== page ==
Natural flavors are an assortment of natural substances that primarily aim to impart flavoring, essentially act as flavoring agents. This is also a way for companies to keep their main flavoring agents proprietary to avoid recreation. The problem with natural flavors and vegans arises with how the FDA defines the ingredient. Specifically, the FDA defines natural flavors as (4):
“The essential oil, oleoresin, essence or extractive, protein hydrolysate, distillate, or any product of roasting, heating or enzymolysis, which contains the flavoring constituents derived from a spice, fruit or fruit juice, vegetable or vegetable juice, edible yeast, herb, bark, bud, root, leaf or similar plant material, meat, seafood, poultry, eggs, dairy products, or fermentation products thereof, whose significant function in food is flavoring rather than nutritional.”FDA.gov
From the definition above, it can be seen that natural flavors are composed of natural substances. This is to distinguish it from artificial flavors. However, the umbrella definition is problematic for vegans because the definition states that natural flavors can encompass both plant- and animal-derived products. Unless stated in the product package that the product is vegan-friendly, there is no way to determine whether a food product that contains natural flavors is indeed vegan.
Understandably, a breakfast cereal such as Froot Loops contains a large amount of sugar. A common sweetener used in the food industry, sugar is typically derived from plant sources such as sugarcane and sugar beets. Although it is derived from plant sources, sugar can possibly become non-vegan depending on how it is manufactured.
Sugar can easily be extracted from plant sources and can be utilized as a sweetener right away. However, many sugar companies subject the sugar to further refinement to make the sugar more appealing to consumers. These additional refinement processes make the sugar finer and whiter. One such process used for further refinement is filtration.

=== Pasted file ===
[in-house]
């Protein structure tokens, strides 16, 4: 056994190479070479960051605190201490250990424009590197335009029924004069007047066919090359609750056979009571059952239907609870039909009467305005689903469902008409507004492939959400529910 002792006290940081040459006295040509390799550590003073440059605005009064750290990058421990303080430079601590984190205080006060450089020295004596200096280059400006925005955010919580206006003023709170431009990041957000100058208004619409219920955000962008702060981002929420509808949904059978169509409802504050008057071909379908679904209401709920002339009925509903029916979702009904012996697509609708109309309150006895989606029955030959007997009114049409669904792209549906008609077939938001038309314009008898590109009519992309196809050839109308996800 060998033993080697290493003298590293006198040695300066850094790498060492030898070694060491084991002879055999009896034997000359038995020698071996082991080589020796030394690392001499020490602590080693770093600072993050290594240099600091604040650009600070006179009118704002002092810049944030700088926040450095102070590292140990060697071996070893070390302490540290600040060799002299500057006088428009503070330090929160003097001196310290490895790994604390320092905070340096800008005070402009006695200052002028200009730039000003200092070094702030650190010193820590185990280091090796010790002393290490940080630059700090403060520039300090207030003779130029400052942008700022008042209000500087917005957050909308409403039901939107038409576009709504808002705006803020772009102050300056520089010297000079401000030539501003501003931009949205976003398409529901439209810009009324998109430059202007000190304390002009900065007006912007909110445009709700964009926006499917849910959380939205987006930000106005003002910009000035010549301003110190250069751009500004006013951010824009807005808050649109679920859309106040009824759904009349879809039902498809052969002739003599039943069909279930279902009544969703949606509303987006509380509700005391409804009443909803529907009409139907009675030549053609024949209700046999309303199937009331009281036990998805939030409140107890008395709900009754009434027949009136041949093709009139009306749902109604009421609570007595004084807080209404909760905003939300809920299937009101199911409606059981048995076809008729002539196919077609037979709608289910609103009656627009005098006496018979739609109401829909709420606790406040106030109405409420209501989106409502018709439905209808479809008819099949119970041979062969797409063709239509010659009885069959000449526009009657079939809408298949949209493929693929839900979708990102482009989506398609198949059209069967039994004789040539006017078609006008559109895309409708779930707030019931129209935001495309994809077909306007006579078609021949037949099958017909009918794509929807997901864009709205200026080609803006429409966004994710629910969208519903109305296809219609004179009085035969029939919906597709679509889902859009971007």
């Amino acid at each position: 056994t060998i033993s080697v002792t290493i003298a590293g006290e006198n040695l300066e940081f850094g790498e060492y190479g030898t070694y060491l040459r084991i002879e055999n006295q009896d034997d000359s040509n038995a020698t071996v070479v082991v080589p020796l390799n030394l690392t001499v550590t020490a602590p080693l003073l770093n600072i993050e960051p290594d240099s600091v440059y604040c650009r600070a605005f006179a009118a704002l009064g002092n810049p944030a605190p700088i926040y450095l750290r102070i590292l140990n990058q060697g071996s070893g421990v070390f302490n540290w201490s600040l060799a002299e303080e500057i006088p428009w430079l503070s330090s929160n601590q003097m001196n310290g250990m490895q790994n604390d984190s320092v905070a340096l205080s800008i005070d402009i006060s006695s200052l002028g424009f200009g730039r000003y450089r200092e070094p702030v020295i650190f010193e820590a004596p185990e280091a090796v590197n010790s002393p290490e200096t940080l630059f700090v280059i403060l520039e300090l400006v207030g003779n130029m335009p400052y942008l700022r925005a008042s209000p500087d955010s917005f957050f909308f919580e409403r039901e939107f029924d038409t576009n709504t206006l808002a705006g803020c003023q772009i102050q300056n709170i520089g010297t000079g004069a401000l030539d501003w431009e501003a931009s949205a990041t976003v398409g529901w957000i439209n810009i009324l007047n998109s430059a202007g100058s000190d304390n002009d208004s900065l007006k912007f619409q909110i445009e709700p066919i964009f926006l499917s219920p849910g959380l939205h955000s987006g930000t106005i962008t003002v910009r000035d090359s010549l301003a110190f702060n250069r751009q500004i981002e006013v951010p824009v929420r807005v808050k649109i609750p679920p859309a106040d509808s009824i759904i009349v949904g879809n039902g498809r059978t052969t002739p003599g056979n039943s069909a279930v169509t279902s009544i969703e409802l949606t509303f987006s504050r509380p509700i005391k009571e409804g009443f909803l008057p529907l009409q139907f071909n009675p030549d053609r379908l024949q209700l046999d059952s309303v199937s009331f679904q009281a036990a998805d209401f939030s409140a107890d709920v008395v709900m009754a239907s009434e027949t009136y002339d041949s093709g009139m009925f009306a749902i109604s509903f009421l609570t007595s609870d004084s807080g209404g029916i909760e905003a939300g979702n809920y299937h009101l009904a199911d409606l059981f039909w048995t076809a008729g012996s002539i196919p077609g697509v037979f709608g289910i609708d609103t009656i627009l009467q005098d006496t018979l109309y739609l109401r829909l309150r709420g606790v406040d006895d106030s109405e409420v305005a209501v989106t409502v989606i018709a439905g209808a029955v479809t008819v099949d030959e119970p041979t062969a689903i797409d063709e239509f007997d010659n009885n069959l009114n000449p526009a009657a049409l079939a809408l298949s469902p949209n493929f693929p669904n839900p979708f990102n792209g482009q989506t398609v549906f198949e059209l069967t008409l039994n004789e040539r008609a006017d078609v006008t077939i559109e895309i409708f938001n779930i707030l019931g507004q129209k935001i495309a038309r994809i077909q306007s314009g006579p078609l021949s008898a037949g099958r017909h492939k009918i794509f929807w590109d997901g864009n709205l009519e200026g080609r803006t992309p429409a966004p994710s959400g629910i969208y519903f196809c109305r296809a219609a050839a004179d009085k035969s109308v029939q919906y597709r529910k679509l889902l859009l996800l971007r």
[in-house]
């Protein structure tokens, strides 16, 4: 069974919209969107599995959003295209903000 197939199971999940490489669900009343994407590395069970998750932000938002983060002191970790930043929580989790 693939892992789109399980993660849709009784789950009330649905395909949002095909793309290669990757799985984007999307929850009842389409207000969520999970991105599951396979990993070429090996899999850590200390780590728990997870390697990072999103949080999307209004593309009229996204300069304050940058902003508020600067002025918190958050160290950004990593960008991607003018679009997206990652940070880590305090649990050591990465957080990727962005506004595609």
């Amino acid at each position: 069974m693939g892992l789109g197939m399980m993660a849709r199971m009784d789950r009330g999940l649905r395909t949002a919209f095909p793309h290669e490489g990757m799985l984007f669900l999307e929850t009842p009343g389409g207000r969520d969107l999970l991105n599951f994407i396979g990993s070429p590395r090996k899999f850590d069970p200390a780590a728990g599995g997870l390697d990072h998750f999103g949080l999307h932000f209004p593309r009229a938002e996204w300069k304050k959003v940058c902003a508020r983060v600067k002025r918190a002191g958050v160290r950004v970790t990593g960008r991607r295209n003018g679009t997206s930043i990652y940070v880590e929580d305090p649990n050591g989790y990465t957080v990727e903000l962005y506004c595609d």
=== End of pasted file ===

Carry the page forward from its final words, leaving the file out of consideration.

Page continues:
Different sugar companies have different filtration methods. Some use granulated carbon which is a perfectly vegan way to do it. However, some companies use bone char – the charred skeletal remains of different animals. As an animal product, sugar that was produced using bone char can no longer be considered vegan (5).
The problem with sugar is that it is difficult to determine if whether sugar companies used bone char in their sugar production. It is especially difficult because large food companies can sometimes have multiple sources of ingredients such as sugar. Thus, it is very difficult to track if whether the sugar used in Froot Loops is vegan or not.
Fortunately, this issue is more common in the US than it is in other parts of the world since the practice of using bone char is more common there. Thus, sugar produced in other countries is less likely to be produced using bone char.
Color is an important part of the food industry, and it is especially important for Froot Loops as one of its main appeals is that the cereal comes in a wide variety of colors. Other food products appear as they do due to their natural ingredients. However, some companies actively manipulate the color of their food products through the use of food coloring agents. There are many natural food coloring agents out there that are considered vegan. However, the issue for vegans is the use of artificial coloring agents.
Artificial coloring agents are completely devoid of animal products or derivatives as they are created synthetically. However, the issue with artificial coloring agents is the ethics – these substances have been known to undergo numerous safety tests using animal models.
Understandably, safety is very important. However, the use of animal models is an unethical practice due to the inhumane treatment of the animals involved. They are subjected to harsh conditions and are often killed in the process. The use of animal models is especially unethical when there are other alternatives such as the use of cell models and in silico studies (i.e., the use of computer models and algorithms).
Specifically, Froot Loops use a wide variety of these artificial coloring agents to give their products an assortment of colors. The dyes used include red 40, yellow 5, blue 1, and yellow 6. These are popular artificial dyes that have been documented to be used on a wide array of animals such as mice, rats, rabbits, dogs, pigs, guinea pigs, hamsters, and cats (6, 7, 8, 9).